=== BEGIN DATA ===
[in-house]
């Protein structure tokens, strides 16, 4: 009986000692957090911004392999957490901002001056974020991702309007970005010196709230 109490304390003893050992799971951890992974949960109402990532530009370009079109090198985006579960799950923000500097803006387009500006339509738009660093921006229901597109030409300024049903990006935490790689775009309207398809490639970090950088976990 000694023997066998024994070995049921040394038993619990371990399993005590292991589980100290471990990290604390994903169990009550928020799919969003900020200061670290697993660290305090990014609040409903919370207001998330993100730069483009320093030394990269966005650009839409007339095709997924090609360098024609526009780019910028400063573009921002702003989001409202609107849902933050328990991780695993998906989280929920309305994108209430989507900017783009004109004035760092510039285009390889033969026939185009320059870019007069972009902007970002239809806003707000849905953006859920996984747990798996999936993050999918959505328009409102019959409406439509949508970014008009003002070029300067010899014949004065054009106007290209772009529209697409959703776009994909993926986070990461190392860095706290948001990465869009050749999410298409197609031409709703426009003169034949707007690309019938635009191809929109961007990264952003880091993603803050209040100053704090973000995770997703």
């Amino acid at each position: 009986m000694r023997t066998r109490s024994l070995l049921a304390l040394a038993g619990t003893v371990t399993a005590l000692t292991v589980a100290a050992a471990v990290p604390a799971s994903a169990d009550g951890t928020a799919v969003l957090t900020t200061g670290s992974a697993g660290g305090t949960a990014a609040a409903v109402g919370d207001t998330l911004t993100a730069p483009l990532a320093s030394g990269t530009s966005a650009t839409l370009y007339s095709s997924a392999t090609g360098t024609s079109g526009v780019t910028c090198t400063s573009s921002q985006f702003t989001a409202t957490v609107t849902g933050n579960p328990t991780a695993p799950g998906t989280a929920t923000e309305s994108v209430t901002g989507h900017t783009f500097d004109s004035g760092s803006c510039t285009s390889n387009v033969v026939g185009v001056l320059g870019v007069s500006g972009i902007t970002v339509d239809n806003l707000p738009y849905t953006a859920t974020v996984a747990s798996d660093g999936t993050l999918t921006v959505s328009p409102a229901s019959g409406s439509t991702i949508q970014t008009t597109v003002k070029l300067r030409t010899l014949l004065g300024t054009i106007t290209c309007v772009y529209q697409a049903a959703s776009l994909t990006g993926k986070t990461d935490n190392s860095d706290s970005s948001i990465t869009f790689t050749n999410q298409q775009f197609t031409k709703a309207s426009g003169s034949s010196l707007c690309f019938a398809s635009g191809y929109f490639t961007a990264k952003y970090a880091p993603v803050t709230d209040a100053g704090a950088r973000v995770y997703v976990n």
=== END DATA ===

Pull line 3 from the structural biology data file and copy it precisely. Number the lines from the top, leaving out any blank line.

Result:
């Amino acid at each position: 009986m000694r023997t066998r109490s024994l070995l049921a304390l040394a038993g619990t003893v371990t399993a005590l000692t292991v589980a100290a050992a471990v990290p604390a799971s994903a169990d009550g951890t928020a799919v969003l957090t900020t200061g670290s992974a697993g660290g305090t949960a990014a609040a409903v109402g919370d207001t998330l911004t993100a730069p483009l990532a320093s030394g990269t530009s966005a650009t839409l370009y007339s095709s997924a392999t090609g360098t024609s079109g526009v780019t910028c090198t400063s573009s921002q985006f702003t989001a409202t957490v609107t849902g933050n579960p328990t991780a695993p799950g998906t989280a929920t923000e309305s994108v209430t901002g989507h900017t783009f500097d004109s004035g760092s803006c510039t285009s390889n387009v033969v026939g185009v001056l320059g870019v007069s500006g972009i902007t970002v339509d239809n806003l707000p738009y849905t953006a859920t974020v996984a747990s798996d660093g999936t993050l999918t921006v959505s328009p409102a229901s019959g409406s439509t991702i949508q970014t008009t597109v003002k070029l300067r030409t010899l014949l004065g300024t054009i106007t290209c309007v772009y529209q697409a049903a959703s776009l994909t990006g993926k986070t990461d935490n190392s860095d706290s970005s948001i990465t869009f790689t050749n999410q298409q775009f197609t031409k709703a309207s426009g003169s034949s010196l707007c690309f019938a398809s635009g191809y929109f490639t961007a990264k952003y970090a880091p993603v803050t709230d209040a100053g704090a950088r973000v995770y997703v976990n």